The perfect harmony between God and man had been broken. Mankind has been paying a heavy price ever since. Sin and death are the real problems of man. They help, in part, to explain the problem of suffering.
When Adam sinned, death became universal. There are no exceptions to it. There has only been one man who never sinned: Jesus Christ, the Son of God. God raised him from the dead.
But why did God allow Jesus to suffer and die? Jesus, the best of men, did not deserve to die. The answer to this question is at the very heart of the problem of suffering.
God allowed Jesus to die, to save you and me. Because man had fallen from God, he had to be re-united with God through the life of a sinless man. The victory of Jesus over sin made everlasting life possible for all who seek forgiveness for their sins, and who keep God's commandments. The suffering of Jesus in obedience to God was the price of our redemption. Jesus, himself, "learned obedience by the things which he suffered" (Hebrews 5:8).
God also suffered as He watched Jesus die on the cross. If God and Jesus both suffered, and yet were innocent, we should learn two things:
When innocent people died after a tower collapsed, Jesus said, "Do you think that they were worse sinners than all other men who dwelt in Jerusalem? I tell you, no; but unless you repent you will all likewise perish" (Luke 13:4,5). Dying without God is worse than suffering.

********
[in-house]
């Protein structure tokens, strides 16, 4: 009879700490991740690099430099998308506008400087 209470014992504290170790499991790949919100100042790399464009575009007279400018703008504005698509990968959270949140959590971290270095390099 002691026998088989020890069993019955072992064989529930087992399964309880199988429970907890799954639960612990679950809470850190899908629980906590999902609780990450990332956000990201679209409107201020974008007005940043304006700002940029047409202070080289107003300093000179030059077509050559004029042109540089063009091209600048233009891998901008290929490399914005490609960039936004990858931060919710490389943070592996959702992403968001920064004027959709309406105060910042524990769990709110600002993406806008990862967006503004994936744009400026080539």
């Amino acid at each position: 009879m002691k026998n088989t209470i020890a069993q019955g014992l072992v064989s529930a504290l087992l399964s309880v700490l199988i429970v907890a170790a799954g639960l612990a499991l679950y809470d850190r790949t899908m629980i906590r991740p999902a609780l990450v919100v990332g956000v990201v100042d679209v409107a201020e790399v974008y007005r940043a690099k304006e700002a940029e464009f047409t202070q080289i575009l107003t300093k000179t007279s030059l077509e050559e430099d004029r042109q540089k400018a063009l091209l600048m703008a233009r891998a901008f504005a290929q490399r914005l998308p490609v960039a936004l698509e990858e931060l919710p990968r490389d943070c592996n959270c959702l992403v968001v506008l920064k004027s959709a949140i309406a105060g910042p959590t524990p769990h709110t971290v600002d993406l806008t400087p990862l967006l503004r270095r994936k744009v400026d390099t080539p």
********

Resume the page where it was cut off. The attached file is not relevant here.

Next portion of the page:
The important thing is not living a long life, free from suffering. It is about following God's way, even if it means suffering, so that we do not perish eternally.
Yes, it certainly does. The suffering of Jesus had value, "God did not appoint us to wrath, but to obtain salvation through our Lord Jesus Christ, who died for us, that . . . we should live together with him" (1 Thessalonians 5:9,10). We are more likely to grow spiritually when life is hard than when it is easy.
Our faith in God and acceptance of suffering can lead us to everlasting life and eternal fellowship with Him. That is the ultimate reality of life. So, God chastens us "for our profit, that we may be partakers of his holiness. Now no chastening seems to be joyful for the present, but grievous; nevertheless, afterward it yields the peaceable fruit of righteousness to those who have been trained by it" (Hebrews 12:10,11). Like Job, we must forsake pride, and understand that God is our only refuge (Job 42:1-6).
Rather than blame God for the suffering in a world which is not yet perfect, we should thank God that He has given us a way of escape.
Yes, suffering will end. God is the architect of the universe. He has a master plan for mankind. God plans to cleanse the earth of sickness and sorrow, sin and suffering, disease and death. He will send Jesus back to the earth to "make all things new" (Revelation 21:3-5). God plans to fill the earth with His glory.
The Apostle Paul said that "the sufferings of this present time are not worthy to be compared with the glory which shall be revealed in us" (Romans 8:18). An understanding of suffering can help you towards God's Kingdom, if you give your life now to God.
Truly, "if we endure, we shall also reign with him" (2 Timothy 2:12). Even so, come, Lord Jesus!
|"Go into all the world and preach the gospel to the whole creation." (Mark 16:15)|